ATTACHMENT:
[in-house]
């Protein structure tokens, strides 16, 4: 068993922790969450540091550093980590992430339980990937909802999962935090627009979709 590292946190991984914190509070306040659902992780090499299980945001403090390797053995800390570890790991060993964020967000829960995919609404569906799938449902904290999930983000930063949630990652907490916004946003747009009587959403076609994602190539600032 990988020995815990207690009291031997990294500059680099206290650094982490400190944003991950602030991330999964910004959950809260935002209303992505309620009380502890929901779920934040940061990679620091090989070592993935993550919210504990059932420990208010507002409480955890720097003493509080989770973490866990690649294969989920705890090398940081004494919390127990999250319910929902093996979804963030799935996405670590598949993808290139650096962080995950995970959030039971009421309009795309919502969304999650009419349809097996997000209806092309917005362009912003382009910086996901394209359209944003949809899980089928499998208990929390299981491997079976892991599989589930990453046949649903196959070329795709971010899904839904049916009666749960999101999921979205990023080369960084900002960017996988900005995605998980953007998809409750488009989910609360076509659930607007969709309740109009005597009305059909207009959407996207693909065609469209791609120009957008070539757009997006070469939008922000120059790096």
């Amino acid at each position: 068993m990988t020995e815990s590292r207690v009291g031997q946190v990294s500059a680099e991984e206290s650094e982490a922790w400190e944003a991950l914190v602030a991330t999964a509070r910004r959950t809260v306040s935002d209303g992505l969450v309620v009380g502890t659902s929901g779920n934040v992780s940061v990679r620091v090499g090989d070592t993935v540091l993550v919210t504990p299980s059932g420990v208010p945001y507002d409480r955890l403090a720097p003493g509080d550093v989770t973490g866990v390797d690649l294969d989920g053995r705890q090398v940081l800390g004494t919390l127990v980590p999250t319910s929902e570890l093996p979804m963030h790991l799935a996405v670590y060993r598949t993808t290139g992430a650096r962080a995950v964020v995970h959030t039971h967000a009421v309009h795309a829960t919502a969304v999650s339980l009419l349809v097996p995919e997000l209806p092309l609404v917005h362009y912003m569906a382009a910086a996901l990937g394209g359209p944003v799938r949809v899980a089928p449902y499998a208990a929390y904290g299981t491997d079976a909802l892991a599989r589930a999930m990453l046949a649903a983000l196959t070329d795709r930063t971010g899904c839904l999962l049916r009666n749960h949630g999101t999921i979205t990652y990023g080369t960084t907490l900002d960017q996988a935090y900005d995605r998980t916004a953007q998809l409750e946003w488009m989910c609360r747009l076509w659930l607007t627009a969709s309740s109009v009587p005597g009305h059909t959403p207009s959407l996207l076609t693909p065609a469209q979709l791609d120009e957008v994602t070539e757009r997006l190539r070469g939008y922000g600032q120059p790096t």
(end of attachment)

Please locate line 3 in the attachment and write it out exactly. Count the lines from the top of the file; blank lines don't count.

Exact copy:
């Amino acid at each position: 068993m990988t020995e815990s590292r207690v009291g031997q946190v990294s500059a680099e991984e206290s650094e982490a922790w400190e944003a991950l914190v602030a991330t999964a509070r910004r959950t809260v306040s935002d209303g992505l969450v309620v009380g502890t659902s929901g779920n934040v992780s940061v990679r620091v090499g090989d070592t993935v540091l993550v919210t504990p299980s059932g420990v208010p945001y507002d409480r955890l403090a720097p003493g509080d550093v989770t973490g866990v390797d690649l294969d989920g053995r705890q090398v940081l800390g004494t919390l127990v980590p999250t319910s929902e570890l093996p979804m963030h790991l799935a996405v670590y060993r598949t993808t290139g992430a650096r962080a995950v964020v995970h959030t039971h967000a009421v309009h795309a829960t919502a969304v999650s339980l009419l349809v097996p995919e997000l209806p092309l609404v917005h362009y912003m569906a382009a910086a996901l990937g394209g359209p944003v799938r949809v899980a089928p449902y499998a208990a929390y904290g299981t491997d079976a909802l892991a599989r589930a999930m990453l046949a649903a983000l196959t070329d795709r930063t971010g899904c839904l999962l049916r009666n749960h949630g999101t999921i979205t990652y990023g080369t960084t907490l900002d960017q996988a935090y900005d995605r998980t916004a953007q998809l409750e946003w488009m989910c609360r747009l076509w659930l607007t627009a969709s309740s109009v009587p005597g009305h059909t959403p207009s959407l996207l076609t693909p065609a469209q979709l791609d120009e957008v994602t070539e757009r997006l190539r070469g939008y922000g600032q120059p790096t």